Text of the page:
Duncan Hunter is a co-sponsor to H.R. 38, which is the Concealed Carry Reciprocity Act of 2017. The bill was introduced by Representative Richard Hudson of North Carolina and in his own words, off of his website (https://hudson.house.gov/press-releases/hudson-introduces-national-concealed-carry-reciprocity-bill/#.WJAyRThtiiA) states that:
“Our Second Amendment right doesn’t disappear when we cross state lines, and this legislation guarantees that. The Concealed Carry Reciprocity Act of 2017 is a common sense solution to a problem too many Americans face. It will provide law-abiding citizens the right to conceal carry and travel freely between states without worrying about conflicting state codes or onerous civil suits. As a member of President-elect Trump’s Second Amendment Coalition, I look forward to working with my colleagues and the administration to get this legislation across the finish line.”
Per Rep. Hudson’s website, “This legislation will:
- Ensure that valid concealed carry permits issued in one state are valid for carrying concealed handguns in other states that recognize their own resident’s right to concealed carry;
- Allow those from constitutional carry states the ability to carry in other states that recognize their own resident’s right to concealed carry;
- Put the burden of proof clearly on the state to show that an individual carrying concealed did not comply with the law, thus protecting law-abiding gun owners from onerous civil suits;
- Provide legal protections against states that violate the intent of this bill, making attorney’s fees and damages available to victorious plaintiffs in civil suits, as well as to defendants who prevail in criminal cases; and
- Allow individuals who are carrying concealed to do so in the National Park System, National Wildlife Refuge System, and on lands administered by the Bureau of Land Management, Army Corps of Engineers and Bureau of Reclamation.
Each state retains the authority to determine regulations for carrying within their borders, as well as for the carry permits or licenses that are issued under their law.”
In short, they want a concealed carry permit to be regarded as a driver’s license – deemed valid by every state that also has concealed carry laws. Needless to say there are numerous arguments to be made against this idea, for example: not every state has the same requirements for a concealed carry permit – thus someone from a low requirement state could carry her/his weapon in a state in which that person would not have been permitted to obtain such a license. Another very Republican sounding argument is that shouldn’t the residents of a state determine what the requirements are, in that state, to obtain a concealed weapon permit?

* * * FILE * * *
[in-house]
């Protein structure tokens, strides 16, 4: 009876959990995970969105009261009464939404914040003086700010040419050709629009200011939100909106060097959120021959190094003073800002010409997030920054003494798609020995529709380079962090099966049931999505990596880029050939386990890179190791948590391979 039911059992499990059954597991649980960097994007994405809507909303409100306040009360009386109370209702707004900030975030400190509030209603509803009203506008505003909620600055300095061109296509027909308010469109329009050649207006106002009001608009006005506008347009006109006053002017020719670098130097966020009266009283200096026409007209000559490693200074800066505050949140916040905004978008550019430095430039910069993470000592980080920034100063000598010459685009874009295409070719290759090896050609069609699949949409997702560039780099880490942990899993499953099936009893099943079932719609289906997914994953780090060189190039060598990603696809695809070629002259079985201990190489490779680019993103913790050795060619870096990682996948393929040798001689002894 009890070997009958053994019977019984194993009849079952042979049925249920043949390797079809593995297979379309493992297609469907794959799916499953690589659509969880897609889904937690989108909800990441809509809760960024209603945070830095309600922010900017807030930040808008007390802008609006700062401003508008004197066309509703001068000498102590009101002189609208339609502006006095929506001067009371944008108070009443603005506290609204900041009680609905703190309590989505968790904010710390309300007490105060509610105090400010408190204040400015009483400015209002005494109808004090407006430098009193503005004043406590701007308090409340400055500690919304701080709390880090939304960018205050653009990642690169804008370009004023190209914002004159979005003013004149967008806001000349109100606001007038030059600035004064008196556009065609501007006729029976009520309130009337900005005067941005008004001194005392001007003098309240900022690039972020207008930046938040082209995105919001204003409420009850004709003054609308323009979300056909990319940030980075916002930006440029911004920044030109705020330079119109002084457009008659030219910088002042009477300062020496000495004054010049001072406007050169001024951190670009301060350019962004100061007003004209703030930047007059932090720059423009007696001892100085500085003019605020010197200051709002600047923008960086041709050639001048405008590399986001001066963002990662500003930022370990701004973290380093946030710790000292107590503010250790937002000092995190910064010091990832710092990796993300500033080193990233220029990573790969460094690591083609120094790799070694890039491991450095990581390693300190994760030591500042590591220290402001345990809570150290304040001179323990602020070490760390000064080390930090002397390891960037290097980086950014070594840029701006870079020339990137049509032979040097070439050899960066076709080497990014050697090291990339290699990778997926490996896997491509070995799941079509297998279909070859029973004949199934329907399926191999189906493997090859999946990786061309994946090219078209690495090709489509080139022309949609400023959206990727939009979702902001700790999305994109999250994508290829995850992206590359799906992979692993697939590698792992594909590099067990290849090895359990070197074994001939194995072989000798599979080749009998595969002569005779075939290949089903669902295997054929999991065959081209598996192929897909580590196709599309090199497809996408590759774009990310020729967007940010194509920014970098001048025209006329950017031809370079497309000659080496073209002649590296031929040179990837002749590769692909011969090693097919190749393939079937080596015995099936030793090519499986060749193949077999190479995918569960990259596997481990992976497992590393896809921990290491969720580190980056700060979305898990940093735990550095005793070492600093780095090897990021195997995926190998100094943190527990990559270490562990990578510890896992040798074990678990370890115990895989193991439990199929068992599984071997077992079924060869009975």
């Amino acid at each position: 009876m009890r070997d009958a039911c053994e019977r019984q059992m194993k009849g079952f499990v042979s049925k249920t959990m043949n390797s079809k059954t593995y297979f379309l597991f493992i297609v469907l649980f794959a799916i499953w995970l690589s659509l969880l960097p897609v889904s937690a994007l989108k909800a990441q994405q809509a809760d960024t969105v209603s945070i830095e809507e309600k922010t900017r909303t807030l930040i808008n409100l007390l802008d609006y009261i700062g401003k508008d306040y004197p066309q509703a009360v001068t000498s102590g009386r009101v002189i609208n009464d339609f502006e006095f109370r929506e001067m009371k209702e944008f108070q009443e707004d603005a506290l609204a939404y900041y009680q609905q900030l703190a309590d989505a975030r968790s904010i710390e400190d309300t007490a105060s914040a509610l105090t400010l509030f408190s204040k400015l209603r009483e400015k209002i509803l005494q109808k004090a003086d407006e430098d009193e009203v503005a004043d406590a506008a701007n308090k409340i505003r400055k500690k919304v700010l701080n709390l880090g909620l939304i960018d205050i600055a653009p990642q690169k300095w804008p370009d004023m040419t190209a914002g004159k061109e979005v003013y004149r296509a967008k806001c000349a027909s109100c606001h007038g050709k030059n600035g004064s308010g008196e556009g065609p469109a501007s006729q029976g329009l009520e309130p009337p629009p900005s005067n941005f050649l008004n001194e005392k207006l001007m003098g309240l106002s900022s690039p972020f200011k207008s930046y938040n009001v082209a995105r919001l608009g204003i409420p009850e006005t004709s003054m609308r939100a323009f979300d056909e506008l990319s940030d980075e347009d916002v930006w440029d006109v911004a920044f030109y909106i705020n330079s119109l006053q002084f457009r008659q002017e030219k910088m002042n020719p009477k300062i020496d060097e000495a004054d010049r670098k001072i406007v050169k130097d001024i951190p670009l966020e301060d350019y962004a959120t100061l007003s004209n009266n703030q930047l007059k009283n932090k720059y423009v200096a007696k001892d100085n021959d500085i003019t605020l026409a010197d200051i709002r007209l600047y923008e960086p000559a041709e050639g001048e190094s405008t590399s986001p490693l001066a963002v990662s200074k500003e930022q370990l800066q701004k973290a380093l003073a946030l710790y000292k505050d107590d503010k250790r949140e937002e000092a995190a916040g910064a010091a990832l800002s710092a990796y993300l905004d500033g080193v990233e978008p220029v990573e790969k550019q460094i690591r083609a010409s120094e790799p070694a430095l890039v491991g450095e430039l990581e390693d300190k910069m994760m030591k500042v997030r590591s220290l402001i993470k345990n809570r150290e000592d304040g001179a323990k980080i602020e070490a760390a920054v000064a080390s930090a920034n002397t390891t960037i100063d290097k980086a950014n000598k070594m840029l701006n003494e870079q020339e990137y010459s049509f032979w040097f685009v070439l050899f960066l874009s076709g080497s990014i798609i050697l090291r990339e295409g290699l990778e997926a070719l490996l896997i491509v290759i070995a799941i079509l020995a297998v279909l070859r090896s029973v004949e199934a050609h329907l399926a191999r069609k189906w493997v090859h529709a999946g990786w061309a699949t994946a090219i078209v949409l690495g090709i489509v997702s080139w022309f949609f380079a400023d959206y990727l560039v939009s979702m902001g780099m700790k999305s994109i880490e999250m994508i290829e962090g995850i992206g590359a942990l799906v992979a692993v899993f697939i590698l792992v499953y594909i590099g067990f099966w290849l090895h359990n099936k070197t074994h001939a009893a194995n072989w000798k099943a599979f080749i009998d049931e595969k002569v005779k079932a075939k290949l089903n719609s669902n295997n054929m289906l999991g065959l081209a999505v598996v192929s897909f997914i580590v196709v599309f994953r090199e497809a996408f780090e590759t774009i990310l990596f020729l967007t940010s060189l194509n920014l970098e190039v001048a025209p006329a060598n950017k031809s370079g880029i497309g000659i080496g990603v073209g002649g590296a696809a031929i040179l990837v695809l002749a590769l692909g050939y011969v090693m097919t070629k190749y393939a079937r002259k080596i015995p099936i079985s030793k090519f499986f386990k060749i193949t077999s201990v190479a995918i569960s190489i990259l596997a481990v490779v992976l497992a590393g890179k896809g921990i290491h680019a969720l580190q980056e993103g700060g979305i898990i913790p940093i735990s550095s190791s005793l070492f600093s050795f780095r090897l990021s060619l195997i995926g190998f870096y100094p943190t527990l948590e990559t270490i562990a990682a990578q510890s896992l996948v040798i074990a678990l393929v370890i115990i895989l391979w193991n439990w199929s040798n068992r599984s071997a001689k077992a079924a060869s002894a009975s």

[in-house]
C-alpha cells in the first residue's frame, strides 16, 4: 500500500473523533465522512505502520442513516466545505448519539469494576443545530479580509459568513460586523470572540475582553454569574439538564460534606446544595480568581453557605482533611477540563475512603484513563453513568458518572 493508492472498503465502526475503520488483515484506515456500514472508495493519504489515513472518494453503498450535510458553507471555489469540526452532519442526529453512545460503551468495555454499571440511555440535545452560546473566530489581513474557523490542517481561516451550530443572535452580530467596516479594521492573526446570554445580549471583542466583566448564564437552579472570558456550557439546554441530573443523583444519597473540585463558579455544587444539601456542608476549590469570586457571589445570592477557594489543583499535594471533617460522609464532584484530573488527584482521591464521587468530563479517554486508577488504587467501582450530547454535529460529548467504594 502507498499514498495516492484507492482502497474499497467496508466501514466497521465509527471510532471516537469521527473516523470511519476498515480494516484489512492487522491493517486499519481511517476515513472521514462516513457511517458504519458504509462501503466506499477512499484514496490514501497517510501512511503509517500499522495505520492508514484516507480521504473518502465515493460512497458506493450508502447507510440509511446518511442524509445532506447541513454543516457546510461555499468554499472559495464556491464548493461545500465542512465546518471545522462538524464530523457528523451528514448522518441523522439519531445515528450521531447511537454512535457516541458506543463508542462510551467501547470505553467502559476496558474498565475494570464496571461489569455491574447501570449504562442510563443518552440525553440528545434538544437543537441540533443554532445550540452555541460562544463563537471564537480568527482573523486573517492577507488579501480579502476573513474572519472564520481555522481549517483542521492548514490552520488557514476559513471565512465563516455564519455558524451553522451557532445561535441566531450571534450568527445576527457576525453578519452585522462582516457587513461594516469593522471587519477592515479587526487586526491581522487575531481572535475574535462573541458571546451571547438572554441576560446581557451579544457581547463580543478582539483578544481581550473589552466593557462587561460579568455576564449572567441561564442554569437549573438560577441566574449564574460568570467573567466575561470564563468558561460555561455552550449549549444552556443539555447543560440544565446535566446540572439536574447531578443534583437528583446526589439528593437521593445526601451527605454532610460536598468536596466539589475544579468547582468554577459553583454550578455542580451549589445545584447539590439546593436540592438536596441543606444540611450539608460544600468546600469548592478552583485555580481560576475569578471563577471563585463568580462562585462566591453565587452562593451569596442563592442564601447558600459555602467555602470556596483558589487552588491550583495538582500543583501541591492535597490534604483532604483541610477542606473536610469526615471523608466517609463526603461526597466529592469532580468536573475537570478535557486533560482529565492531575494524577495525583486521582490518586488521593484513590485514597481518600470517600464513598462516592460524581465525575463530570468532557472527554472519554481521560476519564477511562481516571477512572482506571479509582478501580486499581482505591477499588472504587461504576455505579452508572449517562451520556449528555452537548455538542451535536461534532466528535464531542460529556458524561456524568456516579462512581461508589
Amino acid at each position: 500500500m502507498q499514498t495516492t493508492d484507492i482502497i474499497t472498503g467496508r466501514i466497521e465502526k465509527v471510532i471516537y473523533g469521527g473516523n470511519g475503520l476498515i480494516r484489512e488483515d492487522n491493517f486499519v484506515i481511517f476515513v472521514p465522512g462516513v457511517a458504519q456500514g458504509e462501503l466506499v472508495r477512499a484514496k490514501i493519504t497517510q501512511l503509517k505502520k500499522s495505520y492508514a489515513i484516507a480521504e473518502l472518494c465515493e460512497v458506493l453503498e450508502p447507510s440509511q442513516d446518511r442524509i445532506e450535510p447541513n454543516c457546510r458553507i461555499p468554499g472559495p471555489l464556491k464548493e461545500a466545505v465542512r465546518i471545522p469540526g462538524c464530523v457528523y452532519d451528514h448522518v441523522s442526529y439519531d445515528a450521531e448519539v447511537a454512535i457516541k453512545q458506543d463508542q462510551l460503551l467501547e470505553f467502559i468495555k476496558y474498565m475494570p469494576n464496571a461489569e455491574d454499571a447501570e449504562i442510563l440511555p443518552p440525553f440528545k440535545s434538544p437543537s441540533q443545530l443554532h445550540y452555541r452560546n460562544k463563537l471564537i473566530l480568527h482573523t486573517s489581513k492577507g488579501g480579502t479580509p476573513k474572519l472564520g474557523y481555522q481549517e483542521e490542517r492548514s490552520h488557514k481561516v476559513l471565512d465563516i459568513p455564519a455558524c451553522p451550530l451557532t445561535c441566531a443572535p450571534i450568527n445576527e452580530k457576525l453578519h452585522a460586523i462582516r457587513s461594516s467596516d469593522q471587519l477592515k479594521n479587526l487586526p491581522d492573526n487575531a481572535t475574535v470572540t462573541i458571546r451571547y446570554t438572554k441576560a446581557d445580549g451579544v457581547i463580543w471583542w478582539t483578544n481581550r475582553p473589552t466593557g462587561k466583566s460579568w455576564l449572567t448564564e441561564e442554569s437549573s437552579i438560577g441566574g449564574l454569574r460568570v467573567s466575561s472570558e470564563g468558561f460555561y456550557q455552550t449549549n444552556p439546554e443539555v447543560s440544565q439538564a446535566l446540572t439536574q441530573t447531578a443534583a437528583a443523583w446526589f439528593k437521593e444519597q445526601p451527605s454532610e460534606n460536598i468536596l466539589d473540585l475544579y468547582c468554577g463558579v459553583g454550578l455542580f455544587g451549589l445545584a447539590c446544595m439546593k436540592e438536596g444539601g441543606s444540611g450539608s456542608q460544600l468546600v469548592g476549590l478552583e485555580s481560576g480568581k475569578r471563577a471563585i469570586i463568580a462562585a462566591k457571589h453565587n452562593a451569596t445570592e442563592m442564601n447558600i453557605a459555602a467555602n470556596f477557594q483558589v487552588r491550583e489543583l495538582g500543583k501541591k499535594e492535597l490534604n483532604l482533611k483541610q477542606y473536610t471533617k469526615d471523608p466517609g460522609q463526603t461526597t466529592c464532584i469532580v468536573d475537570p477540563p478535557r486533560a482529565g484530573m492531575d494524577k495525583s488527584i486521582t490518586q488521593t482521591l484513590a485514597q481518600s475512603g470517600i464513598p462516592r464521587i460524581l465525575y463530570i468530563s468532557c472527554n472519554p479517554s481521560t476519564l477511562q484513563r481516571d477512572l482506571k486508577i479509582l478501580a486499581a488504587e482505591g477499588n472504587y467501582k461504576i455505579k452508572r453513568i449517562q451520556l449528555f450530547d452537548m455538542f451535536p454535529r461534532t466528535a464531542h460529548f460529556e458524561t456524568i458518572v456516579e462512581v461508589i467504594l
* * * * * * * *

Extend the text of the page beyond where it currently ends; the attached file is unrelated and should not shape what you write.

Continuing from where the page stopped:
But coming back to the here and now…. CA is a concealed carry state and the San Diego County Sheriff’s requires the applicant to be a resident, to show good cause for the license and have good moral character (https://www.sdsheriff.net/licensing/ccw.html). So this law would allow non-CA residents who have not displayed good cause or good moral character to carry concealed weapons in our county. In addition, the bill would allow concealed weapons on federal lands (National Park System, National Wildlife Refuge System, and on lands administered by the Bureau of Land Management, Army Corps of Engineers and Bureau of Reclamation) and we have plenty of gorgeous federal land in our state (15.2 million acres in CA are under BLM management (https://www.blm.gov/california) and in 2010 47.7% of CA was owned by the federal government (https://www.alec.org/app/uploads/2015/09/2015-Federally-Managed-Lands-State-Factor.pdf)), in our county and in our beloved hamlet (in the VC we have BLM land).
As many of you know, Mr. Hunter does not publicly communicate that much but he has commented on this bill via his twitter feed, in fact his last two tweets reference the bill: from 1/27/17 “it’s been introduced as HR 38 and I’m an original cosponsor” and from 1/30/17 “Yes – the bill will have strong support and good prospects for passage”. Boring tweets, I know, but if it is important enough for him to tweet about it, I think it is something we should respond to.